The pandemic shift to working from home might unexpectedly nudge up Canadian birth rates over the next few years, writes Linda Nazareth in the Globe and Mail.
By Linda Nazareth, October 3, 2021
We know that being able to work virtually can make it easier for parents, but does it actually encourage people to have children in the first place? Evidence out of Germany suggests that there is indeed a correlation between good broadband access and birth rates, which is a not insignificant fact in a part of the world where births have been languishing for years. Taking that thought further suggests that the pandemic shift to working from home might nudge up Canadian birth rates over the next few years, which would be a somewhat unexpected result of the pandemic.
It is not news that the pandemic has been difficult for working parents. The shuttering of schools and child-care centres in 2020 left students sporadically at home, with parents gamely trying to help them with remote education. With much of the burden falling on mothers, there has been well-placed concern about women’s careers as some have decided to give up on juggling too many balls and leaving the work force altogether. Still, although this is often framed as an issue for those pursuing high-paying careers who have spent years breaking through the glass ceiling, the reality is actually a bit different.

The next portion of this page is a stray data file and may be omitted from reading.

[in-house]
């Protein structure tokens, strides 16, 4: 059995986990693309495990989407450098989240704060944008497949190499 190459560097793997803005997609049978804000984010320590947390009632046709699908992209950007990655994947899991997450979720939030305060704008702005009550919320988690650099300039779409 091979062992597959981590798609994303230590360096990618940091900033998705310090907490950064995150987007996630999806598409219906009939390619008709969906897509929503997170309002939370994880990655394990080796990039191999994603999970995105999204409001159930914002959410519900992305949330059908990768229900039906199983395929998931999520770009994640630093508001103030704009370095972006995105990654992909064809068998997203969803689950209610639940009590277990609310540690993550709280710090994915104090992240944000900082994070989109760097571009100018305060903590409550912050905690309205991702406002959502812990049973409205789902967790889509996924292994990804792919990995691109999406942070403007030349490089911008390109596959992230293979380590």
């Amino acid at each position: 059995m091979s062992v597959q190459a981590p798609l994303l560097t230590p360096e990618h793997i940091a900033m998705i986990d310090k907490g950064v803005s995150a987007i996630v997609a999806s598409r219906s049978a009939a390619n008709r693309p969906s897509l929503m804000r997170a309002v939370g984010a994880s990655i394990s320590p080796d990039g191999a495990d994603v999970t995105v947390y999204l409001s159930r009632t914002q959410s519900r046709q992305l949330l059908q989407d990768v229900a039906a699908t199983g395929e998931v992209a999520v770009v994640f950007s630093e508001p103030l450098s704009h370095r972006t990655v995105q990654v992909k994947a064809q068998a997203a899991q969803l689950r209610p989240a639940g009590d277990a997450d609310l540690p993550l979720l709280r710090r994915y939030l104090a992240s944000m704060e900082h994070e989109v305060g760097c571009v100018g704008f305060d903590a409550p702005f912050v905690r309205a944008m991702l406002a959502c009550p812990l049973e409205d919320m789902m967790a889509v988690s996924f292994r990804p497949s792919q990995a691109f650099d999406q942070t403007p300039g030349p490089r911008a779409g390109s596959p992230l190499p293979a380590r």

In truth, it is not really white-collar female professionals that have left the labour force during the pandemic. According to Statistics Canada, in August, 2021, the number of women in the labour force in Canada was around 9.8 million, about 2.0 per cent higher than in August, 2020. There was, however, considerable variation between different occupational groups.
In the category of professional occupations in business and finance, the number of women in the labour force was up by 3.5 per cent. In contrast, in the service sector, the number of female sales representatives in retail and wholesale trade was down by 2.9 per cent, while the category of service representatives and other customer and personal services occupations fell by 7.0 per cent.
There is no doubt that there are many female lawyers and executives who have gotten tired of trying to do two jobs at once and have thrown in the towel since the pandemic started. That said, the reality is that they have been far outnumbered by waitresses and cashiers who are physically unable to be in two places at once and have had no choice but to quit their jobs.
So it seems that we do indeed have a divide – one between those who are able to use digital technology to do their jobs away from the workplace, and those who simply have to show up to do them. The research out of Germany, done well before the pandemic, suggests that the ability to use tech to work has an impact on parents even before they actually become parents.